 Provides adequate and accurate disclosure of material facts
concerning the company and the securities it proposes to
sell
 With few exemptions, no security may be offered or
sold to the public unless it is registered with the SEC
Registration means disclosure requirements are satisfied
(compliance review, not merit review).

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Filing under the Securities Act of 1933

 Prospective issuer must file a registration statement


 Set of documents needed to register securities
 Consists of two parts
 Prospectus—must be furnished to each purchaser of the security
 Other information and exhibits that must be publicly available, but
need not be supplied to each investor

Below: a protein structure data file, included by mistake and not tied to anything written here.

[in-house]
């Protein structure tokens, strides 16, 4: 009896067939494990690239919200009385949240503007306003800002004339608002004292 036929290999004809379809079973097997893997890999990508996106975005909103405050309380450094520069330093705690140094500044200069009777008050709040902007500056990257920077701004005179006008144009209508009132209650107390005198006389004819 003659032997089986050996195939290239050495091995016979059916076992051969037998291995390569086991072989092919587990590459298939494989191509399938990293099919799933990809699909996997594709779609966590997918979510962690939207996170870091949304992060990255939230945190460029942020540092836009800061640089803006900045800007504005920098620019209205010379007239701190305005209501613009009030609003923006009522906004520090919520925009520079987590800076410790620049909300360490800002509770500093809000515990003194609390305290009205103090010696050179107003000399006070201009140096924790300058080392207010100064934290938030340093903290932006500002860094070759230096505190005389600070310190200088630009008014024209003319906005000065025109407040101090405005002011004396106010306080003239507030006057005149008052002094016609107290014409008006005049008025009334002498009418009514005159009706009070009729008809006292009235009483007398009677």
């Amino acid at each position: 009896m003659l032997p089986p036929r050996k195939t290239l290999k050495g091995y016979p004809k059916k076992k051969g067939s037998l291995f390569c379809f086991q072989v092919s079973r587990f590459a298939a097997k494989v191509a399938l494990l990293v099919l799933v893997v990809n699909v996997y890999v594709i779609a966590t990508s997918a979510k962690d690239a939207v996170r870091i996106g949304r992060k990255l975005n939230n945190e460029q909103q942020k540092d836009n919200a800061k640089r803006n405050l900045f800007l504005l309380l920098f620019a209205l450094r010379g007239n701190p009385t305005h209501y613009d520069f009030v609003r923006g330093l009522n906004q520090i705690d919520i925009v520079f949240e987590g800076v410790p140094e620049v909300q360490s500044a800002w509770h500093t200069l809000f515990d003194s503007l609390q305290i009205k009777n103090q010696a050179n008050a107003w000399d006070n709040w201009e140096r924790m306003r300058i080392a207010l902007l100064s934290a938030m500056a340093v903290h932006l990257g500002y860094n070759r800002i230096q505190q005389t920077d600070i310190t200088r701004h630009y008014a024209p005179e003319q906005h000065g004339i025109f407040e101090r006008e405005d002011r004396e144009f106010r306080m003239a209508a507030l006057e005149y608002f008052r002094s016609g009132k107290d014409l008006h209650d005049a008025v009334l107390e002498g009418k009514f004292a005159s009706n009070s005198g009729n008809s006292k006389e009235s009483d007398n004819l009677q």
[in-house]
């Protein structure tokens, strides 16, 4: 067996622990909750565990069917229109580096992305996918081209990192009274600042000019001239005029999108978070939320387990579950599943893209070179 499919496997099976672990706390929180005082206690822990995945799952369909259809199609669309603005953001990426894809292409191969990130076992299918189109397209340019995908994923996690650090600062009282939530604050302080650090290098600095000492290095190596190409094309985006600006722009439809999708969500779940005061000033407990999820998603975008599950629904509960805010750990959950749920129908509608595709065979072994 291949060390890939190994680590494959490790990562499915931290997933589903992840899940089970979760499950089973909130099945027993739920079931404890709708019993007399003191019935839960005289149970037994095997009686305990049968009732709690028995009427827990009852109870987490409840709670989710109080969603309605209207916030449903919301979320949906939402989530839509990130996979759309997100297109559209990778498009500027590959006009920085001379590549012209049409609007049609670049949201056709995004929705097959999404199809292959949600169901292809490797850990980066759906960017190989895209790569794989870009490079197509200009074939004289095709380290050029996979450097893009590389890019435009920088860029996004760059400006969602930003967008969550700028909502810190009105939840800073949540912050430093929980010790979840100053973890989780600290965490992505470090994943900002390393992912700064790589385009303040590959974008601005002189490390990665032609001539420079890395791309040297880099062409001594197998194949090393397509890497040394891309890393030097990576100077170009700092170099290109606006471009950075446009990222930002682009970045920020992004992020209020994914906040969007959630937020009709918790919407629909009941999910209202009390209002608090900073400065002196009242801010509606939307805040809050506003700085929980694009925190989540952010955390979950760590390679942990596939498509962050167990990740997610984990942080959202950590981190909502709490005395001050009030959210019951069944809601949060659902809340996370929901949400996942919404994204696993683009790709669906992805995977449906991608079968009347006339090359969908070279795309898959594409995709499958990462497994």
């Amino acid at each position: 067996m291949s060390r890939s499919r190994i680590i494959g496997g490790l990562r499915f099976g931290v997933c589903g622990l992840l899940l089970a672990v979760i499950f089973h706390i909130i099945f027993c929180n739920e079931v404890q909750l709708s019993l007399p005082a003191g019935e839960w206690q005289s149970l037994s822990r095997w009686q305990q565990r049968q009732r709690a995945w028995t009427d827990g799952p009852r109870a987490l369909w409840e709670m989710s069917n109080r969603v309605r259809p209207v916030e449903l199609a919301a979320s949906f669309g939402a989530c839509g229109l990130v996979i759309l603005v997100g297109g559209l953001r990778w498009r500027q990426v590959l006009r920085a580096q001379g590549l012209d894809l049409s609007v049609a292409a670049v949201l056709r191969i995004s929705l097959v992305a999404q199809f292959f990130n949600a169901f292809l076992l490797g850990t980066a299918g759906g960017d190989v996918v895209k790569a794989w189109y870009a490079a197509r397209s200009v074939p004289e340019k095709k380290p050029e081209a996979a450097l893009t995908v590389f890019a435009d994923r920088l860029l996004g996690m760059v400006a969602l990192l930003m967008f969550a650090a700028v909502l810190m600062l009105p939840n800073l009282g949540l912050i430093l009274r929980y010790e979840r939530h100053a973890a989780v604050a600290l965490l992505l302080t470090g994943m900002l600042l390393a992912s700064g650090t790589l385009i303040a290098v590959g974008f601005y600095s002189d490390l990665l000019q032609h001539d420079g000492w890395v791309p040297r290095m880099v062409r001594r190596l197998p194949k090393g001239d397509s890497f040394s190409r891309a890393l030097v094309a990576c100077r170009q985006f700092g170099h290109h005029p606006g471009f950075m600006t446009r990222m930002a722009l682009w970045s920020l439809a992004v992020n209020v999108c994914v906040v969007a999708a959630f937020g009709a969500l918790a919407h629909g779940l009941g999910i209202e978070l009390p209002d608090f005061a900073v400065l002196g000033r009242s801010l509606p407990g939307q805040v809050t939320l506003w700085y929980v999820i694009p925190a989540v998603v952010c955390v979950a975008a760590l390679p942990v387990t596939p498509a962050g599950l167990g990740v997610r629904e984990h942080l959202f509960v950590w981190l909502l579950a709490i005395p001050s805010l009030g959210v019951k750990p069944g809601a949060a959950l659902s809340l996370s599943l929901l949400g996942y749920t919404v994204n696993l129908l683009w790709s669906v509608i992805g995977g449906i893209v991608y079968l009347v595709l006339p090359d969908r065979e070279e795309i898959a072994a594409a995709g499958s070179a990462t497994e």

 Prospectus describes
 Issuing company
 Business operations and risks Typically prepared by a
 Financial statements registration team consisting
of issuer’s CFO, legal counsel,
 Historical financial information underwriter, and
 Securities to be sold underwriter’s counsel.
 Expected uses of the proceeds
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Registration Statement

 Reviewed by Division of Corporation Finance


 Issuing company may receive a letter of comment
stating any suggestions or criticisms
 Preliminary prospectus
 Distributed by companies to investors to promote securities
before the registration statement is effective
 “Preliminary Prospectus” stamped in red on the cover
 Known as a “red herring”
 Changes often made after SEC review
 Once effective, issuer may sell securities to the public
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Registration Forms

Form S-1
 Basic form for the registration of new issues